The Constitution is America’s Covenant of Liberty

By: May 23, 2011


First, let me say that I am expressing here my own view of the Tea Party movement’s understanding of the Constitution. Others within the movement may see it differently, but I think I’ve captured the sentiments of a good number of us.

You ask  “[i]s “covenant” a reference to the incontrovertible fact that the document was written via delegation and ratified via representation?”

I use the term “secular covenant” to describe  the binding nature of the Constitution. It represents an agreement between the citizens, the state governments, and the federal government as to how we consent to be governed.  The terms of this secular covenant are contained in the words of the Constitution and its subsequent amendments, and their meaning is the plain meaning of those words. The method of changing the terms of the secular covenant is found in the amendment process of the document itself. No other means of changing the terms–either expansive judicial interpretrations or executive usurpations–are authentic.

I elaborate on this theme in greater detail in my upcoming book, which will be released by Broadside Books in spring 2012, Covenant of Liberty: The Ideological Origins of the Tea Party Movement. In the limited space of this blog, here’s the thumbnail sketch of the definitions of different concepts relevant to my argument:

Contract, Compact, Secular Covenant

Typically a “contract” refers to a binding legal agreement between two parties. It is a private, rather than public agreement. It is important to note that “the sanctity of contract” is a legal principle at the core of the Anglo-American tradition of liberty, and that both “compacts” and “secular covenants” can be viewed as types of public contracts.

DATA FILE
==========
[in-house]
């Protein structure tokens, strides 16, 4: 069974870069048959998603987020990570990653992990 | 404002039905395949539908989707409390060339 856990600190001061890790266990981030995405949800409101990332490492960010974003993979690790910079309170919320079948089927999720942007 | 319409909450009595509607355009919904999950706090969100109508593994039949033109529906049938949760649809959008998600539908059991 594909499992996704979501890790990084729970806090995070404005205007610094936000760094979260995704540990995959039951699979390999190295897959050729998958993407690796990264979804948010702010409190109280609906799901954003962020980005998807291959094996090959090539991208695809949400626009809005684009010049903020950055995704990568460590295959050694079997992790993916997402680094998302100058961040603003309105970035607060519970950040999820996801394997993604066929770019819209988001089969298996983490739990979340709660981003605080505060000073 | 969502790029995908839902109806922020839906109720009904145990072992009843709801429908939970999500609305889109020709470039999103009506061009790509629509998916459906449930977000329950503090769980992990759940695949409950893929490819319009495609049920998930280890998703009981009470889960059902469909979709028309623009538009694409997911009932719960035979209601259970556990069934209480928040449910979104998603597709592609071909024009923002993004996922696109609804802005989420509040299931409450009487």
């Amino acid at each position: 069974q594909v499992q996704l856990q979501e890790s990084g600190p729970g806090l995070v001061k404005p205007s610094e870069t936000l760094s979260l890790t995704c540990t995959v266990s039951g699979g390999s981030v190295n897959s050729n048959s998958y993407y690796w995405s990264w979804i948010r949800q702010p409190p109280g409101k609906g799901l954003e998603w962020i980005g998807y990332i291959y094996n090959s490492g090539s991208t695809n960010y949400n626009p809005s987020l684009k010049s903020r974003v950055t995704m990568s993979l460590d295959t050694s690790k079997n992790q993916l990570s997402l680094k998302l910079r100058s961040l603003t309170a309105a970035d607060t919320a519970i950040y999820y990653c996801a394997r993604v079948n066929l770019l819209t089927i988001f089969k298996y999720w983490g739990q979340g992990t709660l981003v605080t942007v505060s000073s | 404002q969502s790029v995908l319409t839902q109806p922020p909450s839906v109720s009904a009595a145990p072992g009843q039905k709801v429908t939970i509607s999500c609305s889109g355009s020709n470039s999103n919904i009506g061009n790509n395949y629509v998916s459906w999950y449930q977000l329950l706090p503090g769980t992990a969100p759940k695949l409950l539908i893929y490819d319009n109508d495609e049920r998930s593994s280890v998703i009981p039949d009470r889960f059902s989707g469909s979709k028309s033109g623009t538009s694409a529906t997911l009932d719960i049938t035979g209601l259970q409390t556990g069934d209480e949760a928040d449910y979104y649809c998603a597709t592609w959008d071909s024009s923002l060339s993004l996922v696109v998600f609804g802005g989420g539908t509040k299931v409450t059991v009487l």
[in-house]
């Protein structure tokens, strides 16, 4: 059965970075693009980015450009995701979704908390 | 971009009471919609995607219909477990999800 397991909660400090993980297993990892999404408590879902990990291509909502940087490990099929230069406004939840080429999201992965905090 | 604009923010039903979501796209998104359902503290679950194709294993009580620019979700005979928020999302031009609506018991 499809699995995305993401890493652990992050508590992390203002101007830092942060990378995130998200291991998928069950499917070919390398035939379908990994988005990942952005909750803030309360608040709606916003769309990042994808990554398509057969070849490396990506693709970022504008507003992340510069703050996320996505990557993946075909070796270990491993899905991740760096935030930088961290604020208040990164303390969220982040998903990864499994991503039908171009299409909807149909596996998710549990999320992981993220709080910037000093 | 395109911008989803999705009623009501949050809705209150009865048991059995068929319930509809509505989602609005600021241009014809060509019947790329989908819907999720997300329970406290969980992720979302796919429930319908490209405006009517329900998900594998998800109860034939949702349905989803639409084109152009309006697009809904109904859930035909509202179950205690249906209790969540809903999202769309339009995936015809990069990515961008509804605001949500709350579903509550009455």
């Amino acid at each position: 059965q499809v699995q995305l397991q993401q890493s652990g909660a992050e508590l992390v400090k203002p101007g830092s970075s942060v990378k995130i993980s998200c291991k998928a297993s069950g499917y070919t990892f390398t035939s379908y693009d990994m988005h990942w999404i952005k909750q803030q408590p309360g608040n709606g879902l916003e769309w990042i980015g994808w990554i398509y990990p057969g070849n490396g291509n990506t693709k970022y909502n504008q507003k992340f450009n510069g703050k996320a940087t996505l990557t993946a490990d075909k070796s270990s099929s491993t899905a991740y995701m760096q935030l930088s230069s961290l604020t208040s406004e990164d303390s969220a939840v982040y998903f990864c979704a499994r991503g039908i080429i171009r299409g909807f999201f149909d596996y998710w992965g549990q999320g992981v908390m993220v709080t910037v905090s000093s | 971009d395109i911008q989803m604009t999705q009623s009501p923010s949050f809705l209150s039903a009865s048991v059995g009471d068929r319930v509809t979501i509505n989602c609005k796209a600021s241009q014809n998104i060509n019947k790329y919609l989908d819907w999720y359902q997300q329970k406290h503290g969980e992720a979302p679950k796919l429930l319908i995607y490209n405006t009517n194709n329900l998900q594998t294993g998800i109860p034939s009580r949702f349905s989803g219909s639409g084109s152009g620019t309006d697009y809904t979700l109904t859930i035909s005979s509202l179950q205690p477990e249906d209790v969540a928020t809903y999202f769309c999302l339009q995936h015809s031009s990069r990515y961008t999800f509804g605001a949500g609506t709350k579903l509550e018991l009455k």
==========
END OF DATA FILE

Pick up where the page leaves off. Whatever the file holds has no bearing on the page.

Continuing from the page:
A “compact” — such as the Mayflower Compact or “the social compact” — is an agreement among citizens within a society or a community in which they consent to participate in a particular form of governance.

The term “covenant” is derived from those congregational agreements signed by the early members of Puritan Christian congregations — in England and British America — during the 16th, 17th and 18th centuries. Within those congregations grew the concept of theological self governance, which would soon be applied to the civil arena. Hence, the term “secular” covenant. Let me emphasize that though it’s worth discussing whether or not the secular covenant that is our Constitution was “providential” in nature (as many of the Founders believed), the document itself completely rejected the kind of Christian theocracy characteristic of the Massachusetts Bay Colony and Cromwell’s England.

A “secular covenant” is like a compact. It is binding on our entire nation because its terms have been thoroughly debated and discussed in a lengthy public process. And yes, I think you could argue that the term “secular covenant” is more descriptive of the Constitution than the term “compact” because of the extensive, highly participative four year process that took place in America between 1787 and 1791 during which the Constitution and Bill of Rights were publicly discussed and accepted.

For these reasons, the Constitution can  be described as America’s covenant of liberty.